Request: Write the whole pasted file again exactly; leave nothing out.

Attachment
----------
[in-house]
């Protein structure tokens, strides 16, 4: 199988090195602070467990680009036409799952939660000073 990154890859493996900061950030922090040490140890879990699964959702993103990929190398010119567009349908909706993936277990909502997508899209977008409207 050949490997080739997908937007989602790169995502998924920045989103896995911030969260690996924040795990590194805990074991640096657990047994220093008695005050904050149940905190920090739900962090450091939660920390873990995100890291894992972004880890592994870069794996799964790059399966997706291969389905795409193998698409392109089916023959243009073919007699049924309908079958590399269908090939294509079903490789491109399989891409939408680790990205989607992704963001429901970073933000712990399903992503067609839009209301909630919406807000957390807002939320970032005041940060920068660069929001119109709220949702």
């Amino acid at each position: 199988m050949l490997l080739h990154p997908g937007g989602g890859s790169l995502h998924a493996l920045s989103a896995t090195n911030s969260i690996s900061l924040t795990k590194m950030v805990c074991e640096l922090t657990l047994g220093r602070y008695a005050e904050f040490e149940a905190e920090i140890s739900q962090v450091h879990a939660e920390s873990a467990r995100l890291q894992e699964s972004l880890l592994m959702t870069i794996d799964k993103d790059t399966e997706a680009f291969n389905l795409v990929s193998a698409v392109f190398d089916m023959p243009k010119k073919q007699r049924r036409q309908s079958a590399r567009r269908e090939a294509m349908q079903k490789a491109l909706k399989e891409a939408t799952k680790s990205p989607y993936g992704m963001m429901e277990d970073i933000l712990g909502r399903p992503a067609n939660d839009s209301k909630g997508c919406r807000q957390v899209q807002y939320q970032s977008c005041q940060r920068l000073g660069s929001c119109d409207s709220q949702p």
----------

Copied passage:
[in-house]
């Protein structure tokens, strides 16, 4: 199988090195602070467990680009036409799952939660000073 990154890859493996900061950030922090040490140890879990699964959702993103990929190398010119567009349908909706993936277990909502997508899209977008409207 050949490997080739997908937007989602790169995502998924920045989103896995911030969260690996924040795990590194805990074991640096657990047994220093008695005050904050149940905190920090739900962090450091939660920390873990995100890291894992972004880890592994870069794996799964790059399966997706291969389905795409193998698409392109089916023959243009073919007699049924309908079958590399269908090939294509079903490789491109399989891409939408680790990205989607992704963001429901970073933000712990399903992503067609839009209301909630919406807000957390807002939320970032005041940060920068660069929001119109709220949702």
């Amino acid at each position: 199988m050949l490997l080739h990154p997908g937007g989602g890859s790169l995502h998924a493996l920045s989103a896995t090195n911030s969260i690996s900061l924040t795990k590194m950030v805990c074991e640096l922090t657990l047994g220093r602070y008695a005050e904050f040490e149940a905190e920090i140890s739900q962090v450091h879990a939660e920390s873990a467990r995100l890291q894992e699964s972004l880890l592994m959702t870069i794996d799964k993103d790059t399966e997706a680009f291969n389905l795409v990929s193998a698409v392109f190398d089916m023959p243009k010119k073919q007699r049924r036409q309908s079958a590399r567009r269908e090939a294509m349908q079903k490789a491109l909706k399989e891409a939408t799952k680790s990205p989607y993936g992704m963001m429901e277990d970073i933000l712990g909502r399903p992503a067609n939660d839009s209301k909630g997508c919406r807000q957390v899209q807002y939320q970032s977008c005041q940060r920068l000073g660069s929001c119109d409207s709220q949702p």